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ECB has policy options left, but inflation outlook unchanged
[FRANKFURT] The European Central Bank still has policy options left at its disposal, according to a majority of economists in a Reuters poll, who also said President Mario Draghi has not lost his knack for influencing financial markets.
Thirty-five of 44 economists polled this week answered "No" when asked if the ECB had effectively depleted its monetary policy arsenal.
This follows Draghi's most aggressive policy easing ever, cutting all three key interest rates and making the deposit rate more negative, as well as increasing monthly bond purchases by a third and introducing new incentives for banks to loan money .
Asked what else the ECB could do, most economists said more of the same. It could increase monthly bond buying, buy various other kinds of debt and take interest rates deeper into negative territory - even though virtually no evidence exists that such policies have helped to boost inflation, currently negative, to the ECB's target of just below 2 per cent.
Just one-third of economists who answered another question said Draghi's influence on markets had waned, but as a whole they have barely changed their outlook for growth and inflation over the next two years compared with last month.
It is a common problem facing many economies. "Monetary policy is still doing pretty much all of the heavy lifting as many of the economies have already stretched themselves on the fiscal front," said Radhika Rao, economist at DBS Bank. "While more action is likely, financial markets and demand conditions have grown immune to the plethora of measures." Some of the largest banks such as Deutsche Bank, Goldman Sachs and JPMorgan have steadily lowered their 2016 growth predictions for the eurozone over the past six months, even as the ECB ramped up its stimulus.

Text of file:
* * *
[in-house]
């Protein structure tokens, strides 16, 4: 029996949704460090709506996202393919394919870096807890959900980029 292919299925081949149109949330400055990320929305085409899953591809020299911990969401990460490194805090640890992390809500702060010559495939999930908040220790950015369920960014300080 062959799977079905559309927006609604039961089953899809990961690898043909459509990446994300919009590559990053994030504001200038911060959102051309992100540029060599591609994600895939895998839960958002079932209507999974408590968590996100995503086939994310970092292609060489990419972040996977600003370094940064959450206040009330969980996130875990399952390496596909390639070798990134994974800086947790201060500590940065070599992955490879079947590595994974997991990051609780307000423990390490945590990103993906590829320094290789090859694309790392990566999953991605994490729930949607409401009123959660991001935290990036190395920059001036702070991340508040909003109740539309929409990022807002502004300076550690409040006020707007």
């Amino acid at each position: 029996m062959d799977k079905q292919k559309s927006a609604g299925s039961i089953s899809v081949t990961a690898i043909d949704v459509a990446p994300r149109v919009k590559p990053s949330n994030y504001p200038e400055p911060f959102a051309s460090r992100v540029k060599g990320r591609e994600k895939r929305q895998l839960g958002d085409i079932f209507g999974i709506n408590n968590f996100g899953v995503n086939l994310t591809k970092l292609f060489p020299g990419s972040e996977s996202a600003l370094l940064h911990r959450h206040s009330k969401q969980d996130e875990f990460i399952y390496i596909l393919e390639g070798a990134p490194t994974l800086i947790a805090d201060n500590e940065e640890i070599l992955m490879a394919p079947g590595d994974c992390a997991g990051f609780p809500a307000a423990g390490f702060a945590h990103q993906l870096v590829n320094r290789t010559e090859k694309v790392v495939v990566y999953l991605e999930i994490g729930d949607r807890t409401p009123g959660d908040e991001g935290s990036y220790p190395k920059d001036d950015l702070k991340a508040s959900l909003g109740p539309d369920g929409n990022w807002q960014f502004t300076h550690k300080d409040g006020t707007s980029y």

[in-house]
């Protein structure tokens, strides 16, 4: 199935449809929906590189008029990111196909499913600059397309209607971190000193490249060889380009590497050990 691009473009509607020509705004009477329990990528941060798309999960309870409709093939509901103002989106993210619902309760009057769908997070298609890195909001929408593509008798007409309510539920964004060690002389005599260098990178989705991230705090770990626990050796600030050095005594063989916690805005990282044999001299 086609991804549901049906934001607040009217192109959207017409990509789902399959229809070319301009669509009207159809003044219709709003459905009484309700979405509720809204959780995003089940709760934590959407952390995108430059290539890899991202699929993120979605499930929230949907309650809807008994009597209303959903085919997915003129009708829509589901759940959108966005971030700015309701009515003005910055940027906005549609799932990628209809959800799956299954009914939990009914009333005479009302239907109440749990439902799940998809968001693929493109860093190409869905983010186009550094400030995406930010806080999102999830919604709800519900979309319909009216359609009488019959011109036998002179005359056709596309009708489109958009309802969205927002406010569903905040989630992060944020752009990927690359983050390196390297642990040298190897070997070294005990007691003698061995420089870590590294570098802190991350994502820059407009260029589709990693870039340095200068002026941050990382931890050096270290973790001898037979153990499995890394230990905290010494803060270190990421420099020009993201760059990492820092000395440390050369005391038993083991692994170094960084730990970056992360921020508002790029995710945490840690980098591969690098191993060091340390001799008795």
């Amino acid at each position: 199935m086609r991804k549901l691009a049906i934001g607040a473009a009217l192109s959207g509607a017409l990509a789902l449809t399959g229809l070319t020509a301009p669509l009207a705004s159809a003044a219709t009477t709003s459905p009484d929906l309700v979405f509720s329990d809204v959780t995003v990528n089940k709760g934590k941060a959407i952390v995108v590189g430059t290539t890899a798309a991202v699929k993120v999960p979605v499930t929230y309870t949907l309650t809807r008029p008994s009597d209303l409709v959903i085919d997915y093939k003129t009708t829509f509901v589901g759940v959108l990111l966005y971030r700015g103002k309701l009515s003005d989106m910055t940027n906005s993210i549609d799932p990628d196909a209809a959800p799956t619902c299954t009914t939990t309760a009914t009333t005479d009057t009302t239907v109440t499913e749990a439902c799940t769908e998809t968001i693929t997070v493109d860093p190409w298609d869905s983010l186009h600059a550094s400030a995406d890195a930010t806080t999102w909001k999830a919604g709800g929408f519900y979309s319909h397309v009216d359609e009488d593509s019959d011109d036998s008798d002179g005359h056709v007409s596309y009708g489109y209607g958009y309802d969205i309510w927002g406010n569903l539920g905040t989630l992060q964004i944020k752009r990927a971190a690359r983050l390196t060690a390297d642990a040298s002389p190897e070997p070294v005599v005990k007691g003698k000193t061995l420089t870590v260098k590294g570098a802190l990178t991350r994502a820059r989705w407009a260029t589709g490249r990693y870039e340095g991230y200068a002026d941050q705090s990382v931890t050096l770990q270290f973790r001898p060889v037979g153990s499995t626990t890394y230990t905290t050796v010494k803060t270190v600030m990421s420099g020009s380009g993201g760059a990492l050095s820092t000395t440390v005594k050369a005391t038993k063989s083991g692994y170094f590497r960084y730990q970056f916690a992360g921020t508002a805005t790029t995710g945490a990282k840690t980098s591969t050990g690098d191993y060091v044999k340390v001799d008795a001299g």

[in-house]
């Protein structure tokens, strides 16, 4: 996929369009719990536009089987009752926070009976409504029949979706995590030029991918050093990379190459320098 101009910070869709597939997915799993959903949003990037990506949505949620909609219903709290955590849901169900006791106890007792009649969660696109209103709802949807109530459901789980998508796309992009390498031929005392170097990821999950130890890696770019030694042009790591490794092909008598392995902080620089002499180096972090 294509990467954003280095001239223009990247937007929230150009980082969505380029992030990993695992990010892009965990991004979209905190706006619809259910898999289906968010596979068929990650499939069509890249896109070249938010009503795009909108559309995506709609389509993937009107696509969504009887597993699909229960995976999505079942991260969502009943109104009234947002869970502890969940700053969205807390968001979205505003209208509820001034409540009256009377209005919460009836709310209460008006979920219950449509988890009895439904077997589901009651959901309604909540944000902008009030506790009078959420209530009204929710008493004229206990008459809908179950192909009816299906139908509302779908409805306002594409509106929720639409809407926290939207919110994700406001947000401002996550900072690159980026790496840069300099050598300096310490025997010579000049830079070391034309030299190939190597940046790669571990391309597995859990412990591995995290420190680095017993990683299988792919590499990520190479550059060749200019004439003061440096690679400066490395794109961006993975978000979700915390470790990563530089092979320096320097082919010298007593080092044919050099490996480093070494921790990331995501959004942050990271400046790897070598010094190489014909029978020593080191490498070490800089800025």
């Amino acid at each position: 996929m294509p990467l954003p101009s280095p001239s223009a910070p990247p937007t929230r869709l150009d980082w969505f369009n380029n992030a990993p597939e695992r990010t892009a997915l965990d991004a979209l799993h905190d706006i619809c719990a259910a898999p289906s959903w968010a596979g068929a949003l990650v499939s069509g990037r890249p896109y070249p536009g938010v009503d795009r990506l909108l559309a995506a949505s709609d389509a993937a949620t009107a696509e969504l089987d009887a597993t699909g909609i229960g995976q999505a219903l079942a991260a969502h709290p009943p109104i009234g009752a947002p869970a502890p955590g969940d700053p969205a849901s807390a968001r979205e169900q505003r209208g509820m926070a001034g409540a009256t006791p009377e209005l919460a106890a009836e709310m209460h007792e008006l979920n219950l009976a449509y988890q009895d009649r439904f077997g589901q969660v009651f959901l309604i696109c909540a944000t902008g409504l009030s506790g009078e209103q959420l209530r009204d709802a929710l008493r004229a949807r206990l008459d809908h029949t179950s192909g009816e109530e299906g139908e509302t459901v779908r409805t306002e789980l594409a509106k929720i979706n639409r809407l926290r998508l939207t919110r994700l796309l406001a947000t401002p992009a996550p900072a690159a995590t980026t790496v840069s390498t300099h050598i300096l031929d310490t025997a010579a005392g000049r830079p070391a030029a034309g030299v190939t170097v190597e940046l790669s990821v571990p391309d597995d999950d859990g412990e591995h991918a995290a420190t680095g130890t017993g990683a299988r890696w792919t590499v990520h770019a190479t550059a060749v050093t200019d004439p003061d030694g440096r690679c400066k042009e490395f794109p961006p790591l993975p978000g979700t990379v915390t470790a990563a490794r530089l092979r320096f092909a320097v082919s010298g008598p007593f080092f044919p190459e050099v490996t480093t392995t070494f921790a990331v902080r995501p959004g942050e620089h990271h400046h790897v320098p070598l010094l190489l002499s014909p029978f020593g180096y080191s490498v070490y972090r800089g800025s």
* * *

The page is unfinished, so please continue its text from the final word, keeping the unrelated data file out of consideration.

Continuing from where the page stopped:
The most optimistic outlook for 2017 growth was just one-tenth of a percentage point higher compared with the last survey.
Euro zone economic growth is expected to be a lacklustre 0.4 per cent in each quarter until mid-2017, unchanged from last month's poll.
For all this year, it is expected to average 1.5 per cent, down from 1.6 per cent in February's poll. The highest call of 1.9 percent is unchanged since last month.
Economists stuck to their view that inflation will remain tepid through this year and next.
For 2016, inflation is expected to average just 0.3 per cent - the lowest consensus expectation since polling on the period began two years ago. Next year, inflation is likely to average 1.4 per cent, similar to February's survey.